Know Your Social Security Full Retirement Age
First things first:Determine your Social Security full retirement age. For people born between 1943 and 1954, full retirement age is 66. If your birthday falls between 1955 and 1959, it gradually climbs to 67. If you are born in 1960 or later, your full retirement age is 67.
You can claim your Social Security benefits a few years before or after your full retirement age, and your monthly benefit amount will vary as a result. More on that in a moment.
Fact #: Most Elderly Beneficiaries Rely On Social Security For The Majority Of Their Income
Social Security provides the majority of income to most elderly Americans. For about half of seniors, it provides at least 50 percent of their income, and for about 1 in 4 seniors, it provides at least 90 percent of income, across multiple surveys and the study that matches survey and administrative data.
Social Security Benefits For Children
More than four million children receive Social Security benefits each month because one or both of their parents are disabled, deceased or retired.
These funds help stabilize families and children at a critical time in their lives, helping them to complete high school and give them a good start toward college or being able to work full time with a high school diploma.
Biological, adopted and dependent step-children are eligible to get benefits if they meet certain criteria:
- At least one parent who is disabled or retired and eligible for Social Security benefits.
- A parent who passed away after attaining enough work credits in a job where he or she paid Social Security taxes.
- The child must be unmarried and under age 18, or
- 18-19 years old and a full-time student who is in no higher than grade 12. College students are excluded.
- 18 years or older and disabled.
When a child meets these criteria and a parent begins receiving Social Security retirement benefits, the child may be eligible for up to half of the parents full benefit amount or 75 percent if the parent is deceased. However, there is a maximum amount per family that ranges from 150 to 180 percent of the parents full benefit amount. When payments exceed this threshold, each family members benefit is reduced proportionally until the total is equal to the maximum amount allowed for the family.
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Who Is Eligible To Receive The Benefits
If you have divorced from your partner you can still file for spousal Social Security benefits. The requirements for claiming benefits based on your ex-spouses work record include:
- You must have been married at least 10 years.
- You must have been divorced from the spouse for at least two consecutive years.
- You are unmarried.
- Your ex-spouse must be entitled to Social Security retirement or disability benefits.
- The benefit you would receive from your work record would be less than this spousal benefit.
How to calculate what your spouse could receive
A formula based on the number of months before retirement age of a spouse is used to calculate the total amount that will be received. The formula begins by cutting the PIA in half. Then, the SSA states that the spousal benefit is reduced by seven-tenths of one percent for each month before full retirement age, up to 36 months. Should the number exceed thirty-six months, the benefit will be reduced by four-tenths of one percent.
The SSA provides an online tool that can help you calculate this.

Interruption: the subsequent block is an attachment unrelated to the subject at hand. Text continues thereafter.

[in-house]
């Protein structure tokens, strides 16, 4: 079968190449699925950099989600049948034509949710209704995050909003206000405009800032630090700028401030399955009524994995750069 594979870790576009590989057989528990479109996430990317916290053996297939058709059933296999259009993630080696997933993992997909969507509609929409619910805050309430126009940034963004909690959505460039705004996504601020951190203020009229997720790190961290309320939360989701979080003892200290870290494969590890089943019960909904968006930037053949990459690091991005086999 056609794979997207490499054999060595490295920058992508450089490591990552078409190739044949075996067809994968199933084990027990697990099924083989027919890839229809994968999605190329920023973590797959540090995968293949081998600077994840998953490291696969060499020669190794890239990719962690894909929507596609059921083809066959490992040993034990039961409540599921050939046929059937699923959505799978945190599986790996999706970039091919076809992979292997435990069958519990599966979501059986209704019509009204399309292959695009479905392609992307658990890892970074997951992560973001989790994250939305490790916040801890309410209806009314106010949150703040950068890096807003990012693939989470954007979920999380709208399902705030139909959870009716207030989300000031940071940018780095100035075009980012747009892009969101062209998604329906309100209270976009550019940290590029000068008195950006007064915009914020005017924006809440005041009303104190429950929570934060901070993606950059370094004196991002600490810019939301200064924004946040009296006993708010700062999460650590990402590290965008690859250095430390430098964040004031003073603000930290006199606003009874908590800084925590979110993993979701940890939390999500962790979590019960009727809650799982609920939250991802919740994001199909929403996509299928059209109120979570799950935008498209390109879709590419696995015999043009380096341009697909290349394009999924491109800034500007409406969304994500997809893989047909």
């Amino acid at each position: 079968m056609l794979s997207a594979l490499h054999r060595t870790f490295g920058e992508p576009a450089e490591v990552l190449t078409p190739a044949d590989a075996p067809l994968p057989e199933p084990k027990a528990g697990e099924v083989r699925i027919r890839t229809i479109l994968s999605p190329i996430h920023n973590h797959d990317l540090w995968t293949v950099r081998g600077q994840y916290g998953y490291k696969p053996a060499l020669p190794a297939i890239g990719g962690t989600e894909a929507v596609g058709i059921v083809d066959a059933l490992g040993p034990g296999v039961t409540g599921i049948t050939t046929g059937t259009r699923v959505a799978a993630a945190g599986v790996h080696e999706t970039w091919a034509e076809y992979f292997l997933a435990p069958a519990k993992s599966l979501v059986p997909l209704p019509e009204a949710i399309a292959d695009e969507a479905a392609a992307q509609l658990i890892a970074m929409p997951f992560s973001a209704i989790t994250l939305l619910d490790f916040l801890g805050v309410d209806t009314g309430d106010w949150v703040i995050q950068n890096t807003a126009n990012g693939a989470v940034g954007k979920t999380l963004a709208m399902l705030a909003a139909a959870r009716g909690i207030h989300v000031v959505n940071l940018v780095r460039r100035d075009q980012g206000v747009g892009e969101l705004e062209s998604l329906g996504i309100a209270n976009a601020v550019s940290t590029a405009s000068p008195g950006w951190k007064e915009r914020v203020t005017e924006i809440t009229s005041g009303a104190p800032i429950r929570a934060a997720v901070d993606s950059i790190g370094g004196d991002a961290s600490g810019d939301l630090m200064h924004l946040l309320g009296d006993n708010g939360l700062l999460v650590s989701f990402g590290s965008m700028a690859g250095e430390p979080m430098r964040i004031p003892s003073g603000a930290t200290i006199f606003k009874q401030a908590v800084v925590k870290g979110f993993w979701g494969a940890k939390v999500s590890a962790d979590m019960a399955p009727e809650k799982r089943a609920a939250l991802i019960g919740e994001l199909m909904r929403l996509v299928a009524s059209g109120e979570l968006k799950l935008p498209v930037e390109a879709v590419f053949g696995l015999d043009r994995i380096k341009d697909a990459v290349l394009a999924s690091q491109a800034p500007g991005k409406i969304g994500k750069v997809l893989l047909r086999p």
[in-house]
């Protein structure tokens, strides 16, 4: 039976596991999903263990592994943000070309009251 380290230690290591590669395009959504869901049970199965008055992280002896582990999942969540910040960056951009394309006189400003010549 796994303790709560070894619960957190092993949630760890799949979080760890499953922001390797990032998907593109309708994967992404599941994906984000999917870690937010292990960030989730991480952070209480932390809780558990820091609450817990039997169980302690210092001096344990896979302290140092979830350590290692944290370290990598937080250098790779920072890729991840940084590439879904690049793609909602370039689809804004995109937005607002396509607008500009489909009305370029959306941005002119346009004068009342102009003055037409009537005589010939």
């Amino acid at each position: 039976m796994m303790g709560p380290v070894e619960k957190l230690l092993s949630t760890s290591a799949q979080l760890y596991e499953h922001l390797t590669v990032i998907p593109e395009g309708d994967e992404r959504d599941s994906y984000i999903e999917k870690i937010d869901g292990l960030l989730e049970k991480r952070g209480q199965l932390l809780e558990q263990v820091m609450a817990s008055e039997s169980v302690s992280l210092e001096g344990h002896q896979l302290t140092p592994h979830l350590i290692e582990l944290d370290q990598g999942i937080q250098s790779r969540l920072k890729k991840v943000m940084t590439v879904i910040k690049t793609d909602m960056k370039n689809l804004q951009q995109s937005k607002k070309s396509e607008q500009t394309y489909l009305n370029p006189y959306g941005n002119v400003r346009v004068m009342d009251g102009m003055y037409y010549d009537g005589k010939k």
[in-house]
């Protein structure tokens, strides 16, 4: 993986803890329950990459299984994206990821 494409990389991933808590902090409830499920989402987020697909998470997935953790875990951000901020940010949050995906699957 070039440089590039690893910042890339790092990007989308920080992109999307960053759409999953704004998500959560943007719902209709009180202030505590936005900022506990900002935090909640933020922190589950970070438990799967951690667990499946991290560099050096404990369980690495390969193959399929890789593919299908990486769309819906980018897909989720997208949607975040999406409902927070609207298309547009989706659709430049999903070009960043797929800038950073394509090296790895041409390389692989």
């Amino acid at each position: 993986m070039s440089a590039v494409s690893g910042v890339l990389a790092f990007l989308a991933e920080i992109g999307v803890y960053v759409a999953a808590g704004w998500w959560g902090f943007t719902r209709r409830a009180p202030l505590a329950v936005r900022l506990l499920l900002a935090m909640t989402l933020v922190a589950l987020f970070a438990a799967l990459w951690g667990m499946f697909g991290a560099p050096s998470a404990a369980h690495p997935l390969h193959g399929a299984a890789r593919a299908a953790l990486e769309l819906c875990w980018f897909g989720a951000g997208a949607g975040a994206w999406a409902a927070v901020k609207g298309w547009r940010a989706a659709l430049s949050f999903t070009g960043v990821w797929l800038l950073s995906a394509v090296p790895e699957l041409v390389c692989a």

How To Get A Social Security Card
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Lost Or Stolen Federal Payments
Report your lost, missing, or stolen federal check to the agency that issued the payment. It’s usually one of these paying agencies. If your documentation indicates it’s a different agency, and you need its contact information, look in the A-Z Index of U.S. Government Departments and Agencies.
To get an update on your claim, contact the Treasury Department Philadelphia Financial Center at 1-855-868-0151, option 1.
Is My Spouse Eligible To Receive Social Security Spousal Benefits
Spouses are eligible to receive 50 percent of their spouses full retirement benefit if they wait until they reach full retirement age. If they apply for a spousal retirement benefit before that time, the amount is pro-rated, depending on the age at which the spouse applies. For example:
If a spouse applies for a spousal retirement benefit at age 62 and the full retirement benefit is age 67, the applicant will get 32.5 percent of the spousal benefit.
If a spouse applies for a spousal retirement benefit at age 62 and the full retirement benefit is age 65, the applicant will get 37.5 percent of the spousal benefit.
The benefit increases as ages go up, to a maximum of 50 percent at full retirement age. It should also be noted that only one spouse can apply for a spouses benefit when a couple is married.
In cases of divorce, the divorced spouse can get retirement benefits on the spouses record if the marriage lasted for at least 10 years. To collect this benefit, the spouse must be at least 62 years old and not married. That benefit does not impact the amount a spouse and their current married partner can get.
Social Security Phone Number
You can contact Social Security by phone by calling their toll-free number, 1-800-772-1213. If you are deaf or hard of hearing, their TTY phone number is 1-800-325-0778. You can use their automated telephone services to obtain recorded information and to conduct some business 24 hours a day. You can speak with a Social Security representative if you call between 7am and 7pm Monday through Friday. You can also reach their TTY number if you call between 7am and 7pm Monday through Friday. For instructions on their Automated services click here.